Gene Therapy Offers Hope of a Cure for Blood Disease

Gene therapy has freed 10 men from nearly all symptoms of hemophilia for a year so far, in a study that fuels hopes that a one-time treatment can give long-lasting help and perhaps even cure the blood disease.
Hemophilia almost always strikes males and is caused by the lack of a gene that makes a protein needed for blood to clot. Small cuts or bruises can be life-threatening, and many people need treatments once or more a week to prevent serious bleeding.
The therapy supplies the missing gene, using a virus that’s been modified so it won’t cause illness but ferries the DNA instructions to liver cells, which use them to make the clotting factor. The treatment is given through an IV.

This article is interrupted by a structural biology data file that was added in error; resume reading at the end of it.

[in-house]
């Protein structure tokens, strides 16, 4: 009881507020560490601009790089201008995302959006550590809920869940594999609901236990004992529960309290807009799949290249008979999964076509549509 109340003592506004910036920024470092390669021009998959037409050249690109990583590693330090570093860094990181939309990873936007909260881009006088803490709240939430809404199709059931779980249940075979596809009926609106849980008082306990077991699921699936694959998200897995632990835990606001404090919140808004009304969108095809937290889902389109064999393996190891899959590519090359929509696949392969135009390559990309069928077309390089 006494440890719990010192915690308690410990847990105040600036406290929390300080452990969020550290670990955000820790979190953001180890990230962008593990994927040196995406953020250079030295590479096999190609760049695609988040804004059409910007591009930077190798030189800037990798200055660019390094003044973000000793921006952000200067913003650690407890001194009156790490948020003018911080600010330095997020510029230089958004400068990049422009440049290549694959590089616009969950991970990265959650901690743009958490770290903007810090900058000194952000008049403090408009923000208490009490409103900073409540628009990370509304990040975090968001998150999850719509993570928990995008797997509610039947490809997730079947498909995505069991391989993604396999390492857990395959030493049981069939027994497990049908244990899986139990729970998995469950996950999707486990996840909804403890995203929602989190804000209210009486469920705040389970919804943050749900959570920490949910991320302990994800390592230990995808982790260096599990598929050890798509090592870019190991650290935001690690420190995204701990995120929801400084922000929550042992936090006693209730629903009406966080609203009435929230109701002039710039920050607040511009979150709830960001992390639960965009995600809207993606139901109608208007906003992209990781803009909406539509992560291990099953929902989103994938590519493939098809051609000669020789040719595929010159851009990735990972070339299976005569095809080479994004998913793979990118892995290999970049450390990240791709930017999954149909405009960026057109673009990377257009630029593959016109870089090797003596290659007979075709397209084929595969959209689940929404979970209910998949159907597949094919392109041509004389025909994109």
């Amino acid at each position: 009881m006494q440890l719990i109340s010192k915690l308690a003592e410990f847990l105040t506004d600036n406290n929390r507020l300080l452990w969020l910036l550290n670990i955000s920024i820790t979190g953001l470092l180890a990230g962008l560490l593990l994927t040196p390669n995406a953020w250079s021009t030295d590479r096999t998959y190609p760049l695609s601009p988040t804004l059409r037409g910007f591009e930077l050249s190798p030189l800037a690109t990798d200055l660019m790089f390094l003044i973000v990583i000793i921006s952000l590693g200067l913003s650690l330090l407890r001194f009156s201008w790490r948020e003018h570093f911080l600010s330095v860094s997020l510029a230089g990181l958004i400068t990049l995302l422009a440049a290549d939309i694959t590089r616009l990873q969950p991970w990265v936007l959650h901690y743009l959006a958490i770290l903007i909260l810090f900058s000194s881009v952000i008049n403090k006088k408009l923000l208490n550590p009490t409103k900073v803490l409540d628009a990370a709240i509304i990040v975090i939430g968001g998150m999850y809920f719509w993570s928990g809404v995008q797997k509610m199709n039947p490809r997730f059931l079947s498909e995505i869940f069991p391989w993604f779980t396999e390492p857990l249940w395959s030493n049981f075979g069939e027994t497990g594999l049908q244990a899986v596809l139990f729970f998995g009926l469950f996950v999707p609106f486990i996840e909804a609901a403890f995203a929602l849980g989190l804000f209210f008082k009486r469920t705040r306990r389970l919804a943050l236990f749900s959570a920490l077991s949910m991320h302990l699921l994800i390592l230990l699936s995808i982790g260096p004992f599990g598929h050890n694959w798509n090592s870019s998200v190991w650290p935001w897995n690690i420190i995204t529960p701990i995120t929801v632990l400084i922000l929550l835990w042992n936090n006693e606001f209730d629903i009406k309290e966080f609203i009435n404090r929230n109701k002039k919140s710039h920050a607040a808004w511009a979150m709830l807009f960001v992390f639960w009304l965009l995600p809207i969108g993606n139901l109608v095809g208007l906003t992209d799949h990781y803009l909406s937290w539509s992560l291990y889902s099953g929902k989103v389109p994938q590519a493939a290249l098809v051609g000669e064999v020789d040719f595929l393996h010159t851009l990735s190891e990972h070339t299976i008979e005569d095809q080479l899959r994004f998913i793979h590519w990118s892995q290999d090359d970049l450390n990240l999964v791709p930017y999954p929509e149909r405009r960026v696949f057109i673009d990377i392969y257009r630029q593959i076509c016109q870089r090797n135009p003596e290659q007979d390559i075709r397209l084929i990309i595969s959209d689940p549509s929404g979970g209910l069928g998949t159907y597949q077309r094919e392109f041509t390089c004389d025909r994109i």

Hope of a one-time treatment
In a study published Wednesday by the New England Journal of Medicine, all 10 men given the therapy now make clotting factor in the normal range. Bleeding episodes were reduced from about one a month before gene therapy to less than one a year.

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